2 tn Heb “your reward [in] great abundance.” When the phrase הַרְבּה מְאֹדֵ (harbeh mÿod) follows a noun it invariably modifies the noun and carries the nuance “very great” or “in great abundance.” (See its use in Gen 41:49; Deut 3:5; Josh 22:8; 2 Sam 8:8; 12:2; 1 Kgs 4:29; 10:10-11; 2 Chr 14:13; 32:27; Jer 40:12.) Here the noun “reward” is in apposition to “shield” and refers by metonymy to God as the source of the reward. Some translate here “your reward will be very great” (cf. NASB, NRSV), taking the statement as an independent clause and understanding the Hiphil infinitive absolute as a substitute for a finite verb. However, the construction הַרְבּה מְאֹדֵ is never used this way elsewhere, where it either modifies a noun (see the texts listed above) or serves as an adverb in relation to a finite verb (see Josh 13:1; 1 Sam 26:21; 2 Sam 12:30; 2 Kgs 21:16; 1 Chr 20:2; Neh 2:2).
sn Abram has just rejected all the spoils of war, and the
3 tn The Hebrew text has אֲדֹנָי יֱהוִה (’adonay yehvih, “Master,
4 tn The vav (ו) disjunctive at the beginning of the clause is circumstantial, expressing the cause or reason.
5 tn Heb “I am going.”
6 tn Heb “the son of the acquisition of my house.”
sn For the custom of designating a member of the household as heir, see C. H. Gordon, “Biblical Customs and the Nuzu Tablets,” Biblical Archaeologist Reader, 2:21-33.
7 tn The pronoun is anaphoric here, equivalent to the verb “to be” (R. J. Williams, Hebrew Syntax, 23, §115).
8 sn The sentence in the Hebrew text employs a very effective wordplay on the name Damascus: “The son of the acquisition (בֶּן־מֶשֶׁק, ben-mesheq) of my house is Eliezer of Damascus (דַּמֶּשֶׁק, dammesheq).” The words are not the same; they have different sibilants. But the sound play gives the impression that “in the nomen is the omen.” Eliezer the Damascene will be Abram’s heir if Abram dies childless because “Damascus” seems to mean that. See M. F. Unger, “Some Comments on the Text of Genesis 15:2-3,” JBL 72 (1953): 49-50; H. L. Ginsberg, “Abram’s ‘Damascene’ Steward,” BASOR 200 (1970): 31-32.
9 tn Heb “And Abram said.”
10 tn The construction uses הֵן (hen) to introduce the foundational clause (“since…”), and וְהִנֵּה (vÿhinneh) to introduce the main clause (“then look…”).
11 tn Heb “is inheriting me.”
13 tn The subject of the verb is the demonstrative pronoun, which can be translated “this one” or “this man.” That the
14 tn Heb “inherit you.”
15 tn The Hebrew כִּי־אִם (ki-’im) forms a very strong adversative.
16 tn Heb “he who”; the implied referent (Abram’s unborn son who will be his heir) has been specified in the translation for clarity.
17 tn The pronoun could also be an emphatic subject: “whoever comes out of your body, he will inherit you.”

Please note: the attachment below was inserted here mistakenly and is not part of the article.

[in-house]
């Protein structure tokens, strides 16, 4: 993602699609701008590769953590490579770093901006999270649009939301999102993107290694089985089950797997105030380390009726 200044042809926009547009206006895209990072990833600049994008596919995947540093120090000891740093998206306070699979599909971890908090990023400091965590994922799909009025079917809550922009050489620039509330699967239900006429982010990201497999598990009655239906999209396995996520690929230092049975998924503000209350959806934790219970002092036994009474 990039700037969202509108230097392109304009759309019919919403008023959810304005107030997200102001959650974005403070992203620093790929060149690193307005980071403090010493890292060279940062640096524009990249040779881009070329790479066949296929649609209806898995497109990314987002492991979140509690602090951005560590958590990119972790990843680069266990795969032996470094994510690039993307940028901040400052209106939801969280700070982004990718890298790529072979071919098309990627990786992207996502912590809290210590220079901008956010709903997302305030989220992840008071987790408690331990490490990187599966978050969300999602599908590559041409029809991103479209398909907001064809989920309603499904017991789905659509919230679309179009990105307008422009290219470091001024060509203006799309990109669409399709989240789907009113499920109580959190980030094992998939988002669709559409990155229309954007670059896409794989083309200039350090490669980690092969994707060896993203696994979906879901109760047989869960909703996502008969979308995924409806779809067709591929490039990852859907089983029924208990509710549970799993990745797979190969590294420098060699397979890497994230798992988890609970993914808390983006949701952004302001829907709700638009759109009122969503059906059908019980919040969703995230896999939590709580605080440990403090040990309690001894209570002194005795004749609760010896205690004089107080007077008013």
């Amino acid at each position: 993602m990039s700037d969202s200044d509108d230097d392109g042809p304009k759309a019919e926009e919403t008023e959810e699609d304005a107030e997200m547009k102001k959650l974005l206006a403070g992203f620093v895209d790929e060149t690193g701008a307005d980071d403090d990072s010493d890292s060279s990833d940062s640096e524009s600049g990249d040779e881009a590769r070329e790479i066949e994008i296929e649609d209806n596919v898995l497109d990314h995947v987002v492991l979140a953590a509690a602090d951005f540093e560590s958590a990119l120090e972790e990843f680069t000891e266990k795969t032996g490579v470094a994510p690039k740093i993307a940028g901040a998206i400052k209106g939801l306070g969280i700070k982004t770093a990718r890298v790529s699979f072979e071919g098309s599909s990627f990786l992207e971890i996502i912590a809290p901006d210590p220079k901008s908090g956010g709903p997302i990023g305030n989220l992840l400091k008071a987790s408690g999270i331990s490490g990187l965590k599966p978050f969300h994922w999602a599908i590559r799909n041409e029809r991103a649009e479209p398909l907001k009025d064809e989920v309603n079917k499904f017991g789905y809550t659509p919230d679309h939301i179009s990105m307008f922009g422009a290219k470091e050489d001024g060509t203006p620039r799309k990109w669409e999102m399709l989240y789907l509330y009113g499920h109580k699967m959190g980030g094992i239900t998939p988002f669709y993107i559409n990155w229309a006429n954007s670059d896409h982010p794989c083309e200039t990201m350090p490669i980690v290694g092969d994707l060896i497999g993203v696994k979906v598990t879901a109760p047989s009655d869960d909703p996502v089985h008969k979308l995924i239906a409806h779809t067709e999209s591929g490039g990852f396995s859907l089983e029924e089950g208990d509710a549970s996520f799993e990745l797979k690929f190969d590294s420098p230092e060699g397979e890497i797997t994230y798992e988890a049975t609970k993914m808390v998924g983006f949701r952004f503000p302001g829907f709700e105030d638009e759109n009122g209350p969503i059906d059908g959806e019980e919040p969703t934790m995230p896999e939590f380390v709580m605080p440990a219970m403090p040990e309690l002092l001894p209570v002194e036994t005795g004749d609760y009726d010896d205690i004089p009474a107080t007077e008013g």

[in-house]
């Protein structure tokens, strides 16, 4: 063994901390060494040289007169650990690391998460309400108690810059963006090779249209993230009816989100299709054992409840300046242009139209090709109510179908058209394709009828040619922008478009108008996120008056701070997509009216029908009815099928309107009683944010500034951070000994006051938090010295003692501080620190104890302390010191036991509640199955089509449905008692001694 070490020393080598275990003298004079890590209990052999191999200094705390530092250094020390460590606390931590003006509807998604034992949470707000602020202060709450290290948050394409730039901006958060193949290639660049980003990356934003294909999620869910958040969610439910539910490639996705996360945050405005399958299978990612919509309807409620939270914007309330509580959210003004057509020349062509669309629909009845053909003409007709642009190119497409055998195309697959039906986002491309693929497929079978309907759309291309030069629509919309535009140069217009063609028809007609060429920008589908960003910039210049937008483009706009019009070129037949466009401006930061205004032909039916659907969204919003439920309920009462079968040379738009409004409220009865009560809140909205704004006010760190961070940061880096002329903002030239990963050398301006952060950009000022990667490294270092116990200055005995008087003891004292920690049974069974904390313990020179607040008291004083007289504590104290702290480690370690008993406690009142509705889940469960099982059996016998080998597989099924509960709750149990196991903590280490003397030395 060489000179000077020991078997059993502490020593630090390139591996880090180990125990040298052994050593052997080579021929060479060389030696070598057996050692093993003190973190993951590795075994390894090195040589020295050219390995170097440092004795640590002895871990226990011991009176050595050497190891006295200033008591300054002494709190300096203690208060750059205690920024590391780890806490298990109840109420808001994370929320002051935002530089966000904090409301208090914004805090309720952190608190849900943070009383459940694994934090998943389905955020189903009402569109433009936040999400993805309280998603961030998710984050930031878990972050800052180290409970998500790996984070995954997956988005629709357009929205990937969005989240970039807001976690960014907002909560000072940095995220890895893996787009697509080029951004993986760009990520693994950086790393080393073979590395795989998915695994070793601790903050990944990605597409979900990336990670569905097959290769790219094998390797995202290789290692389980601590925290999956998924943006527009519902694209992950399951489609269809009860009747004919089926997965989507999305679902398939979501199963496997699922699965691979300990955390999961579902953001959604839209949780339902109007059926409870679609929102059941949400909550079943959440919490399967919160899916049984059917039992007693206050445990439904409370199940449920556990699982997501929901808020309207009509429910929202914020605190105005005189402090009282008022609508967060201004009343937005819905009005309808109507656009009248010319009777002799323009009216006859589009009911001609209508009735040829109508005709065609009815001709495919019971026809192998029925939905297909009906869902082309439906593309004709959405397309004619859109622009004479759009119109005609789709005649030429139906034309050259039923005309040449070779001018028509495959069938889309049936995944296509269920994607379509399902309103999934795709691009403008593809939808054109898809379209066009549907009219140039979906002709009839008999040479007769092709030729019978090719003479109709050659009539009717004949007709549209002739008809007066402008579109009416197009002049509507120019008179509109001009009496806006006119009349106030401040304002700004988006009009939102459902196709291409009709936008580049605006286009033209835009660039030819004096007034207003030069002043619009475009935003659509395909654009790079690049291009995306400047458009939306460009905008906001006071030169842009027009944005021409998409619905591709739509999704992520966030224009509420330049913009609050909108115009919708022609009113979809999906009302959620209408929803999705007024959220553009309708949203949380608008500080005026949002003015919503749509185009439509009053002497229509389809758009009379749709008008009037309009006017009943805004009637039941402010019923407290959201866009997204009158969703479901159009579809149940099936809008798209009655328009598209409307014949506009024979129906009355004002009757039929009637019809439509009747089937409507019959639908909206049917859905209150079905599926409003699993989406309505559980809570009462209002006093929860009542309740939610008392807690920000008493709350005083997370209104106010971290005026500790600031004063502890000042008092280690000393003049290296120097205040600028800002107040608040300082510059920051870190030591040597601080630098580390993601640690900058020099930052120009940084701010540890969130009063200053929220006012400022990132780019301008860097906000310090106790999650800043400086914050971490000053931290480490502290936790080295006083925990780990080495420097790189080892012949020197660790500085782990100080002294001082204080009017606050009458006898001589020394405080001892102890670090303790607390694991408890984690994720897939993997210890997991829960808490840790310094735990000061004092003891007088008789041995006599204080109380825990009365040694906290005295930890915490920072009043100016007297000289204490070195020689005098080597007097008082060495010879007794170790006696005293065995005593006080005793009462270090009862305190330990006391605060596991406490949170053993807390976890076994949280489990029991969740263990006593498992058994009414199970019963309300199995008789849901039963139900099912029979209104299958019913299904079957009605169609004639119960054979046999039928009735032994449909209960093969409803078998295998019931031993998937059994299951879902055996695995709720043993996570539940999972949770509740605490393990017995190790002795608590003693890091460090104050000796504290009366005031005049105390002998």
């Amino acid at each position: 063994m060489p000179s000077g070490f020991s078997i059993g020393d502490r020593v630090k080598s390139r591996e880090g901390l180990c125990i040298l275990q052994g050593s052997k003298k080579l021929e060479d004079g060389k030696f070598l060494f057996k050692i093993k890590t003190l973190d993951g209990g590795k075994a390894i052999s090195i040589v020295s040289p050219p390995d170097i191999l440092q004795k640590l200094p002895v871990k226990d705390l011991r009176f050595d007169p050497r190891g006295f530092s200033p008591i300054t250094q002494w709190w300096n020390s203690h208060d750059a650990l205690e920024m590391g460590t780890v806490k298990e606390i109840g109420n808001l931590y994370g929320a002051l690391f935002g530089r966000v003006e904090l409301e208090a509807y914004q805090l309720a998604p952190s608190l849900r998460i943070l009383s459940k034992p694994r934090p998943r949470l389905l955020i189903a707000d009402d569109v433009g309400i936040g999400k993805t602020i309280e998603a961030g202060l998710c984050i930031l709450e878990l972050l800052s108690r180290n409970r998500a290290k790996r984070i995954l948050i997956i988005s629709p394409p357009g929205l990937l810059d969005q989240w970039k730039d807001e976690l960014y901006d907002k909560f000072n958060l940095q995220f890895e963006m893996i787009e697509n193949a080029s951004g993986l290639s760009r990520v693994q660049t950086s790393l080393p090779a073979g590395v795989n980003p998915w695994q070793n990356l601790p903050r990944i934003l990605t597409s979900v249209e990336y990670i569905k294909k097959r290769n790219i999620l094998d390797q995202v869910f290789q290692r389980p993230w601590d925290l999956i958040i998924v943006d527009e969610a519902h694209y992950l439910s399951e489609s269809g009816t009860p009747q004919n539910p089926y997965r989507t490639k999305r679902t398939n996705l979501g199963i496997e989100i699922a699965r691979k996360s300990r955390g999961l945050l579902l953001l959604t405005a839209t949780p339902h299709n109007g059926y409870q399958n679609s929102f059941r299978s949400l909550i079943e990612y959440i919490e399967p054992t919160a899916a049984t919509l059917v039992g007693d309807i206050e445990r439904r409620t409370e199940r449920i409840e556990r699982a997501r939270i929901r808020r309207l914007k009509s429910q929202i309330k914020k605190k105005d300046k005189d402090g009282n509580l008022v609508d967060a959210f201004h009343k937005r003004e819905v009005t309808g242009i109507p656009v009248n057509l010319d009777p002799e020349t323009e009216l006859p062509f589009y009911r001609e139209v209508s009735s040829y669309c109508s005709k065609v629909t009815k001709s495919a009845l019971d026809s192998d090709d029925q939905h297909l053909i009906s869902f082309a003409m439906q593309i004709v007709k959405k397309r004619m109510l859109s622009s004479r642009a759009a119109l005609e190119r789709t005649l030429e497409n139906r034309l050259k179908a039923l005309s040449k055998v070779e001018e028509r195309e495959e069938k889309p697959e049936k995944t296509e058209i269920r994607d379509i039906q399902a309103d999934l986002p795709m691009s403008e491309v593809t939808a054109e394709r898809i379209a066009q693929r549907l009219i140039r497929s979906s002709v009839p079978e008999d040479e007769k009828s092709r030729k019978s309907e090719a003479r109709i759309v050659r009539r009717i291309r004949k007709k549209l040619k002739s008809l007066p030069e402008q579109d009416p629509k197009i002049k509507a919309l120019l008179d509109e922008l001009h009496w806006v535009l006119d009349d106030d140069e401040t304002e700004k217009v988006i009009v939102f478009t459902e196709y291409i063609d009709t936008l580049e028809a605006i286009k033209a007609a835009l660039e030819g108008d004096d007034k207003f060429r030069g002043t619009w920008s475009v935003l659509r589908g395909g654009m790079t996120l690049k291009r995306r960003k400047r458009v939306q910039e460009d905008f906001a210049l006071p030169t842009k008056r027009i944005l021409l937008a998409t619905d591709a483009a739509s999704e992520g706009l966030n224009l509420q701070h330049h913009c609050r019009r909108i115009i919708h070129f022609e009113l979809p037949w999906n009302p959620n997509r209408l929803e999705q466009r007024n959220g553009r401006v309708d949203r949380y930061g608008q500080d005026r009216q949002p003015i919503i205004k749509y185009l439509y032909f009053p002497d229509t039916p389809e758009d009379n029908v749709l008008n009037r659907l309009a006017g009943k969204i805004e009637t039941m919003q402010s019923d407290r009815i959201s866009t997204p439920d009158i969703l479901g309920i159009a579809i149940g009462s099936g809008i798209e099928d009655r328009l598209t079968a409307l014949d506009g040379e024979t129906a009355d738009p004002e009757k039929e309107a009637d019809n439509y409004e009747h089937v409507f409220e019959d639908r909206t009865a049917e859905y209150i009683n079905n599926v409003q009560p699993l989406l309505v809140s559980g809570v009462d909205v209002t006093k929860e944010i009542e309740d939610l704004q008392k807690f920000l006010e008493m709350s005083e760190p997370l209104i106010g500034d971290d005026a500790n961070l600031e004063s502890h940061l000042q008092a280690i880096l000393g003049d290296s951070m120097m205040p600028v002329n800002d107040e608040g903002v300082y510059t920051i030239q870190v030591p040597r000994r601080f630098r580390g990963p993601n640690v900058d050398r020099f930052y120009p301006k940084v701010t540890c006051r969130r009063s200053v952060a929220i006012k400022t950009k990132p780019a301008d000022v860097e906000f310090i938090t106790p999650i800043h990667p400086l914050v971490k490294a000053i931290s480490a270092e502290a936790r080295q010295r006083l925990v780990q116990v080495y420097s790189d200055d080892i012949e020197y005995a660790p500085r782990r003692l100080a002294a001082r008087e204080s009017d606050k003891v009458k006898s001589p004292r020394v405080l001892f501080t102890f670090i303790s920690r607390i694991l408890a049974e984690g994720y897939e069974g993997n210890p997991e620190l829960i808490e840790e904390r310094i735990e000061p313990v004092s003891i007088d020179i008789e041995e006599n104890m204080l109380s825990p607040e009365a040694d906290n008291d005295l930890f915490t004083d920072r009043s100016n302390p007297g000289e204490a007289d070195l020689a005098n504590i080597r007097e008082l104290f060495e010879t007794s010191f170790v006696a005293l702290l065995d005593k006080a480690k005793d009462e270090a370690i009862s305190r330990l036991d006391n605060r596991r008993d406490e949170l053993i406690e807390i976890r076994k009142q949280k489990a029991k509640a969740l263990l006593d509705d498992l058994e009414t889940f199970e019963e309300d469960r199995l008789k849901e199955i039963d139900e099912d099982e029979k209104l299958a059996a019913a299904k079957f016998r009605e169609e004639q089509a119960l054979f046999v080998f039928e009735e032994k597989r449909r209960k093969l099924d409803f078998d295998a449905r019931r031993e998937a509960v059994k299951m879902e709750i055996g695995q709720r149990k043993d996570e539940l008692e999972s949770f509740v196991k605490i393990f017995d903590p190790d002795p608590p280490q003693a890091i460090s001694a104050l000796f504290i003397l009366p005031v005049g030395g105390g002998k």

18 tn Heb “will inherit you.”
19 tn Heb “he”; the referent (the
20 tn The nonconsecutive vav (ו) is on a perfect verbal form. If the composer of the narrative had wanted to show simple sequence, he would have used the vav consecutive with the preterite. The perfect with vav conjunctive (where one expects the preterite with vav consecutive) in narrative contexts can have a variety of discourse functions, but here it probably serves to highlight Abram’s response to God’s promise. For a detailed discussion of the vav + perfect construction in Hebrew narrative, see R. Longacre, “Weqatal Forms in Biblical Hebrew Prose: A Discourse-modular Approach,” Biblical Hebrew and Discourse Linguistics, 50-98. The Hebrew verb אָמַן (’aman) means “to confirm, to support” in the Qal verbal stem. Its derivative nouns refer to something or someone that/who provides support, such as a “pillar,” “nurse,” or “guardian, trustee.” In the Niphal stem it comes to mean “to be faithful, to be reliable, to be dependable,” or “to be firm, to be sure.” In the Hiphil, the form used here, it takes on a declarative sense: “to consider something reliable [or “dependable”].” Abram regarded the God who made this promise as reliable and fully capable of making it a reality.
21 tn Heb “and he”; the referent (the
22 tn Heb “and he reckoned it to him.” The third feminine singular pronominal suffix refers back to Abram’s act of faith, mentioned in the preceding clause. On third feminine singular pronouns referring back to verbal ideas see GKC 440-41 §135.p. Some propose taking the suffix as proleptic, anticipating the following feminine noun (“righteousness”). In this case one might translate: “and he reckoned it to him – [namely] righteousness.” See O. P. Robertson, “Genesis 15:6: A New Covenant Exposition of an Old Covenant Text,” WTJ 42 (1980): 259-89.
23 tn Or “righteousness”; or “evidence of steadfast commitment.” The noun is an adverbial accusative. The verb translated “considered” (Heb “reckoned”) also appears with צְדָקָה (tsÿdaqah, “righteousness”) in Ps 106:31. Alluding to the events recorded in Numbers 25, the psalmist notes that Phinehas’ actions were “credited to him as righteousness for endless generations to come.” Reference is made to the unconditional, eternal covenant with which God rewarded Phinehas’ loyalty (Num 25:12-13). So צְדָקָה seems to carry by metonymy the meaning “loyal, rewardable behavior” here, a nuance that fits nicely in Genesis 15, where God responds to Abram’s faith by formally ratifying his promise to give Abram and his descendants the land. (See R. B. Chisholm, “Evidence from Genesis,” A Case for Premillennialism, 40.) In Phoenician and Old Aramaic inscriptions cognate nouns glossed as “correct, justifiable conduct” sometimes carry this same semantic nuance (DNWSI 2:962).